After a three-year run of Mission: Impossible III, Transformers, and Star Trek, the screenwriting team of Alex Kurtzman and Roberto Orci became the go-to guys for mega-franchise hopefuls (see: Cowboys & Aliens). Kurtzman and Orci are now notably prolific producers, particularly in television where they oversee Fringe, this fall’s Hawaii Five-0 remake, and a recently announced adaptation of the comic Locke & Key.
That last project reunites the duo with their Transformers boss Steven Spielberg, a relationship that continues to bear fruit — at least for Kurtzman. Spielberg has set up Welcome to People at DreamWorks to be Kurtzman’s directorial debut. Kurtzman co-wrote the script with Orci and Jody Lambert six years ago, resulting in a low-key family drama rather than the tentpole fare the duo is known for. Details after the jump.
Here’s an outline of the script courtesy of Vulture:
Welcome to People tells the story of a struggling twentysomething man who, after flying home to L.A. for the funeral of his estranged record-producer father, discovers that the will stipulates that he must deliver $150,000 in cash to a 30-year-old alcoholic sister he never knew existed, and her troubled 12-year-old son. Determined to keep the money to solve his own problems, he’s nonetheless fascinated by his unknown kin and makes contact with the two without revealing who he really is.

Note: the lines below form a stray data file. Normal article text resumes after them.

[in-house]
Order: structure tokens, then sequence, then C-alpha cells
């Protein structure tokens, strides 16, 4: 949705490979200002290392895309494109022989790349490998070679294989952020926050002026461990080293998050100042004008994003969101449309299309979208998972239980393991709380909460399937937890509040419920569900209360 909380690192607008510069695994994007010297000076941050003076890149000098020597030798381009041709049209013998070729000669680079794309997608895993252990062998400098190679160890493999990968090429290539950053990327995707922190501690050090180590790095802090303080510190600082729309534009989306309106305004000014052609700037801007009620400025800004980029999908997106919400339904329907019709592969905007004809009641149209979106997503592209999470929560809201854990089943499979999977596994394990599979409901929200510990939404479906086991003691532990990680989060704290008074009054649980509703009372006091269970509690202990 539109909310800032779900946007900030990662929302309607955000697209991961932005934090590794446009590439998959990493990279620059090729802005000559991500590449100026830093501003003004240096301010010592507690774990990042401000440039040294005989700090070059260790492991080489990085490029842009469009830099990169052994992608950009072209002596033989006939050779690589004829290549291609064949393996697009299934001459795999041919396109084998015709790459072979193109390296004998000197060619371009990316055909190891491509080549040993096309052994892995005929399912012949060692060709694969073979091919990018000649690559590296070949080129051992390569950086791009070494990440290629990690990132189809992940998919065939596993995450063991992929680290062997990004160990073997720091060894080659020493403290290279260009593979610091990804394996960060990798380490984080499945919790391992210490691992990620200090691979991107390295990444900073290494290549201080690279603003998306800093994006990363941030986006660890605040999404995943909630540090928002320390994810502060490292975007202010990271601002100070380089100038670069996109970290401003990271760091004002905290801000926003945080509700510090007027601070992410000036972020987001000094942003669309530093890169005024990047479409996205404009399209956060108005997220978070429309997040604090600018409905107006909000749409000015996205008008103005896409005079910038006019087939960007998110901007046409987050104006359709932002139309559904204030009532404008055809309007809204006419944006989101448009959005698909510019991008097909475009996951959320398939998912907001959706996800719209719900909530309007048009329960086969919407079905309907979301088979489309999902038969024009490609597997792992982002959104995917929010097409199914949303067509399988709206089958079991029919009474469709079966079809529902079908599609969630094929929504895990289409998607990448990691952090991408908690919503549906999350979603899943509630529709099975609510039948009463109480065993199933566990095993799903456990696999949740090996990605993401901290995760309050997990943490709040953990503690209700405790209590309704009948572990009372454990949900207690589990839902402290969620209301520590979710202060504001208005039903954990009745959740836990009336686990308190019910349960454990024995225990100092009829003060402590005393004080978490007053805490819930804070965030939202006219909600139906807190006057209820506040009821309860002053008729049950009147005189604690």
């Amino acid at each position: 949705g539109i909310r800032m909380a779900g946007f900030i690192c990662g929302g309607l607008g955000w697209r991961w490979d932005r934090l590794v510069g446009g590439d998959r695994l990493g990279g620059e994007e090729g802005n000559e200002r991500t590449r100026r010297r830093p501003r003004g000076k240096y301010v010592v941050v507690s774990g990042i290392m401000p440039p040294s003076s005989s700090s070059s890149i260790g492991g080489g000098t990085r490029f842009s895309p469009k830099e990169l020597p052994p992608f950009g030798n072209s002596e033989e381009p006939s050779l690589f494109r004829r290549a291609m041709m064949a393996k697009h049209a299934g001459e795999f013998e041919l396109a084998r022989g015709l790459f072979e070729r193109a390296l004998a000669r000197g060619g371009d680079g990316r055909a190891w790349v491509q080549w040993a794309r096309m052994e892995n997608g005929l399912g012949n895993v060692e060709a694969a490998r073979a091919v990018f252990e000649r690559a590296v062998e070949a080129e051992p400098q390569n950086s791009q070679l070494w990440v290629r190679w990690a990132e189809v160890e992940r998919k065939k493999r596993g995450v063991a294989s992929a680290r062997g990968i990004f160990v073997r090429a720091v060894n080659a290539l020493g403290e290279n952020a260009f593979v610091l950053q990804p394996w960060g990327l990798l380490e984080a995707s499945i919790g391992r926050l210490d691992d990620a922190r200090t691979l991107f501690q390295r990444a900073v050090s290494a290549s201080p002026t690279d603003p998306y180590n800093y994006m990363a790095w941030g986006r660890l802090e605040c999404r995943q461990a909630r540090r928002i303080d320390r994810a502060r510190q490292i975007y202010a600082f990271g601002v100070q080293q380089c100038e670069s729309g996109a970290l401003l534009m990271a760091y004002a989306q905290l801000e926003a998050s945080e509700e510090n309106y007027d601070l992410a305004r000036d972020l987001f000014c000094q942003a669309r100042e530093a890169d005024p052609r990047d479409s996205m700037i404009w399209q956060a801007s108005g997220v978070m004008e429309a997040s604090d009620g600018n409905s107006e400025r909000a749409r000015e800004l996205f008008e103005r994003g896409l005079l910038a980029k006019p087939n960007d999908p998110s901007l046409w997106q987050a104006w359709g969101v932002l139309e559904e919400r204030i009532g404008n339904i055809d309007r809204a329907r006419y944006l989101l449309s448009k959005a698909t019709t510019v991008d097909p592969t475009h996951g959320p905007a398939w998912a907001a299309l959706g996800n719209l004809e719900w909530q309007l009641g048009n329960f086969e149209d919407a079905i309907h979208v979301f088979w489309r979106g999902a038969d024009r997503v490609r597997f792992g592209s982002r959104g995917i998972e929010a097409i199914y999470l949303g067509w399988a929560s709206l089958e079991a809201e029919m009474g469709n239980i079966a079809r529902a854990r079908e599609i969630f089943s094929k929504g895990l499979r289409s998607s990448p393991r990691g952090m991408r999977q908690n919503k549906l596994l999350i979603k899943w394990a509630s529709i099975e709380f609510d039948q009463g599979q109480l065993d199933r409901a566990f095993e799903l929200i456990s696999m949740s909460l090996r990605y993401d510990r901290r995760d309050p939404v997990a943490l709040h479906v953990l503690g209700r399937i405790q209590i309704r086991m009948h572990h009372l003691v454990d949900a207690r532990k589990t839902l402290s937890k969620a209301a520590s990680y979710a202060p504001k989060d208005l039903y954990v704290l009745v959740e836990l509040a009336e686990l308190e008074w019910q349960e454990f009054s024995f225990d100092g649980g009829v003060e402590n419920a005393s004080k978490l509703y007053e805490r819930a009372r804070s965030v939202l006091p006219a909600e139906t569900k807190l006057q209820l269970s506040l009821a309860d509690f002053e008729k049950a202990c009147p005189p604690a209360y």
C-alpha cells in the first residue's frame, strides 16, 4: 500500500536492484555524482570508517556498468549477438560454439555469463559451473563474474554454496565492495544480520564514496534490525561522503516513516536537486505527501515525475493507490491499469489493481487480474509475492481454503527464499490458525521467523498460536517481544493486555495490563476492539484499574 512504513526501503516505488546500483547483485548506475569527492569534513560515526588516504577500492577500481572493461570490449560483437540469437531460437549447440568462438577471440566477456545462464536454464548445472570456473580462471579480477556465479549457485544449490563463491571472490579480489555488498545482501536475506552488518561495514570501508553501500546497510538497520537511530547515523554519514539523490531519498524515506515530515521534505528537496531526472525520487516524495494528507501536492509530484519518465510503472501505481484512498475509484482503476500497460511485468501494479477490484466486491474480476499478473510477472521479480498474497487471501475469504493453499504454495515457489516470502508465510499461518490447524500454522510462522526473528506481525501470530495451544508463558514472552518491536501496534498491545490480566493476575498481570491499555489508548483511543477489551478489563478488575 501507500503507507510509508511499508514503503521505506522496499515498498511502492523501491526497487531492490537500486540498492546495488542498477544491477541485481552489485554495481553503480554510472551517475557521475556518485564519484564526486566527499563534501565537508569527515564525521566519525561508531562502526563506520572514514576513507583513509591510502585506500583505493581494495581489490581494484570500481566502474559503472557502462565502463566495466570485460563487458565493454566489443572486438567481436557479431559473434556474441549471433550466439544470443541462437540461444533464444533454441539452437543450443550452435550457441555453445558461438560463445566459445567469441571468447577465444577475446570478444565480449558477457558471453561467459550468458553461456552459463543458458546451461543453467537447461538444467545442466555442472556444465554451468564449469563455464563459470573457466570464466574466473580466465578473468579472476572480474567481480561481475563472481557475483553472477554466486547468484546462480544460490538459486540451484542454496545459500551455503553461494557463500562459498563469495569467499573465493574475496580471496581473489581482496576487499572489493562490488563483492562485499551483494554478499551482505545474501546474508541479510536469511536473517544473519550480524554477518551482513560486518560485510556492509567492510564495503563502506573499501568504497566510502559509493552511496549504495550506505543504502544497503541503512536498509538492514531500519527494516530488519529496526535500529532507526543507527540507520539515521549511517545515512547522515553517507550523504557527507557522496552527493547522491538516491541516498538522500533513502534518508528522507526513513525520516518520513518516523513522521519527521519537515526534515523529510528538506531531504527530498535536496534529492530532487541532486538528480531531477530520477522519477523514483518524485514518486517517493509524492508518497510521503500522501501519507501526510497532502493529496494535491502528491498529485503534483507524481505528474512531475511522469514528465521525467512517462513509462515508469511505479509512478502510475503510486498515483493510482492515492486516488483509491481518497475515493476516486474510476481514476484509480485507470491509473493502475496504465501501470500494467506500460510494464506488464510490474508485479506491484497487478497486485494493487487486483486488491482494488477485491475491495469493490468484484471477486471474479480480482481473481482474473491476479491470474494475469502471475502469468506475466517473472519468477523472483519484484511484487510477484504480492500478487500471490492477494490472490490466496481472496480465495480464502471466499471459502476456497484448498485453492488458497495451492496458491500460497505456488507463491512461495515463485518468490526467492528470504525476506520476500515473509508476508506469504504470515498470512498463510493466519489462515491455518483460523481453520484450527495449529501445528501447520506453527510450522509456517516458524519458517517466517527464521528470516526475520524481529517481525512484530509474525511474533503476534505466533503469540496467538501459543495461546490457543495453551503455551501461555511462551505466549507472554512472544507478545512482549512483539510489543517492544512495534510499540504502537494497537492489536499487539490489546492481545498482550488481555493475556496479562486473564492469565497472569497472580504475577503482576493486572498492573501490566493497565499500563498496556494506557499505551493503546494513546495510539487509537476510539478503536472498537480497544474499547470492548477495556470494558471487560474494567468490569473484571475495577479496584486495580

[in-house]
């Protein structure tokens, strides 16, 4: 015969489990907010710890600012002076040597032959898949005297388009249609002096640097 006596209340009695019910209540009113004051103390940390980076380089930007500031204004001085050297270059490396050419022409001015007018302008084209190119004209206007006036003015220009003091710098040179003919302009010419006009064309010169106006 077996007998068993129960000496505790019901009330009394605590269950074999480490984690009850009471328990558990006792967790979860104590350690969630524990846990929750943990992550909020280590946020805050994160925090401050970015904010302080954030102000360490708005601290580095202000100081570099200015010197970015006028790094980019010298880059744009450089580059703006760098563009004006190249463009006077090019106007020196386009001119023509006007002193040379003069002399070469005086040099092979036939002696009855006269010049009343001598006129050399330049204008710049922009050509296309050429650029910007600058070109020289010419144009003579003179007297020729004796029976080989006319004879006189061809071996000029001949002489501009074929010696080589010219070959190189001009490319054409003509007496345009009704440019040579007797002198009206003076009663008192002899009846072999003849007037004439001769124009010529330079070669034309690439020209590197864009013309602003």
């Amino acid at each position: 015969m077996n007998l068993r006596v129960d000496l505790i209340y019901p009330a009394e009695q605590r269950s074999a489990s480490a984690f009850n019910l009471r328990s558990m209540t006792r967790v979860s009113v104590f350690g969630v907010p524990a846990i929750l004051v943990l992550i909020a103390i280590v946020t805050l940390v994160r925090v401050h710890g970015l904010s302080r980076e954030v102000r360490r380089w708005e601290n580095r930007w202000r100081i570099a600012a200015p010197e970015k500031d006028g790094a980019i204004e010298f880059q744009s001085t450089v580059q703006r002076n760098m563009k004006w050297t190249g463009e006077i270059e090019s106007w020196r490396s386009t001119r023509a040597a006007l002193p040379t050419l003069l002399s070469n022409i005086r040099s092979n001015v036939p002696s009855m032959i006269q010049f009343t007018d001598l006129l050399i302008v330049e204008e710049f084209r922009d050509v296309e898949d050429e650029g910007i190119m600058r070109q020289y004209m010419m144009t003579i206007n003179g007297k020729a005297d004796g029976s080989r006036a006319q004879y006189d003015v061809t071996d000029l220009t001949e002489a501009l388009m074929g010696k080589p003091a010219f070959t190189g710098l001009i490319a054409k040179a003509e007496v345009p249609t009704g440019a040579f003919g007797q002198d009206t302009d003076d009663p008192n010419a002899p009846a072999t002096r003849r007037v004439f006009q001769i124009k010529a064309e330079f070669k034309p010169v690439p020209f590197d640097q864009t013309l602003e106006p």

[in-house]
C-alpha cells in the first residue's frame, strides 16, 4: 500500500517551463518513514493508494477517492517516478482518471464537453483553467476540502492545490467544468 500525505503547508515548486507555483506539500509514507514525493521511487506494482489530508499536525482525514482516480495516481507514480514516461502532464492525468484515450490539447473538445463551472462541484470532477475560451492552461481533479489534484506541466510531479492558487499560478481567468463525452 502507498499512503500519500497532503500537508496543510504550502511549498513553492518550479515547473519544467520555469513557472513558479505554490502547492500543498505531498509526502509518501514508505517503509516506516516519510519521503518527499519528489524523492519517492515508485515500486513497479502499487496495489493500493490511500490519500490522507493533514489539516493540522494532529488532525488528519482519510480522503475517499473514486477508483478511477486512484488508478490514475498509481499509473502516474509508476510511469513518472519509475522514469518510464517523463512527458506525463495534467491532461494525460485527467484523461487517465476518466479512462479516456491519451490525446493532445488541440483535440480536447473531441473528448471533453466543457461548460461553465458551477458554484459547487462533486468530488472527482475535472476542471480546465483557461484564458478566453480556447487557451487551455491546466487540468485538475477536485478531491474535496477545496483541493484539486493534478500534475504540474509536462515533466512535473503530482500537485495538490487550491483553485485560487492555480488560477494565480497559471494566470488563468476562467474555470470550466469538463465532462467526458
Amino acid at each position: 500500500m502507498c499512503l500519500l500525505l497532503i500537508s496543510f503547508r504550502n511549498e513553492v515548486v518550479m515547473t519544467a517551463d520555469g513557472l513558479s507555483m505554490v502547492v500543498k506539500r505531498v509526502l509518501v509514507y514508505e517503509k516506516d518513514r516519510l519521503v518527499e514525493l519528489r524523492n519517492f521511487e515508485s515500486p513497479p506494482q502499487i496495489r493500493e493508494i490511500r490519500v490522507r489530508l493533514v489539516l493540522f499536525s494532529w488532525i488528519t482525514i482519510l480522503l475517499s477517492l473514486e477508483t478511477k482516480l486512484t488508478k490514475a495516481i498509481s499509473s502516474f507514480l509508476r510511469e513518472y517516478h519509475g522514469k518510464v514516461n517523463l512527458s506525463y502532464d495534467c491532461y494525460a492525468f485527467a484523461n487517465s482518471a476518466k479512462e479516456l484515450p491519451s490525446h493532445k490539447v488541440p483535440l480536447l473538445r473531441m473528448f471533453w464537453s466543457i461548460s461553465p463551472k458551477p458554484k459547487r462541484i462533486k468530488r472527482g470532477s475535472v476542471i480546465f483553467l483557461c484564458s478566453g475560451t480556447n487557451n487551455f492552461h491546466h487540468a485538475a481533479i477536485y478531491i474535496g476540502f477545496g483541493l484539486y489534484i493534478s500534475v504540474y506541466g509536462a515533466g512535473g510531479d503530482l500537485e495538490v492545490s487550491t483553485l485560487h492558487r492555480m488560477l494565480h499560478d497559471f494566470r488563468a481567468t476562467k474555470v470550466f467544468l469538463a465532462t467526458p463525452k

According to Heat Vision, Kurtzman has been vocal about his desire to direct for some time. He spent recent months fielding offers, including a spot on the shortlist for the Jack Ryan reboot that eventually went to Jack Bender. Fearing the stigma of an action director, Kurtzman used his clout to unearth this years-old drama script to ensure a distinct debut. Spielberg liked his vision, and you can expect similarly impressive talent in front of the camera thanks to the three substantial lead roles.
I really hate the title, but given the context, I think I’m supposed to. “Welcome to People” is the name of an anger-management program that the “troubled 12-year-old” attends. In this instance, “troubled” means that he blew up his middle school’s pool with chemicals he stole from the school lab.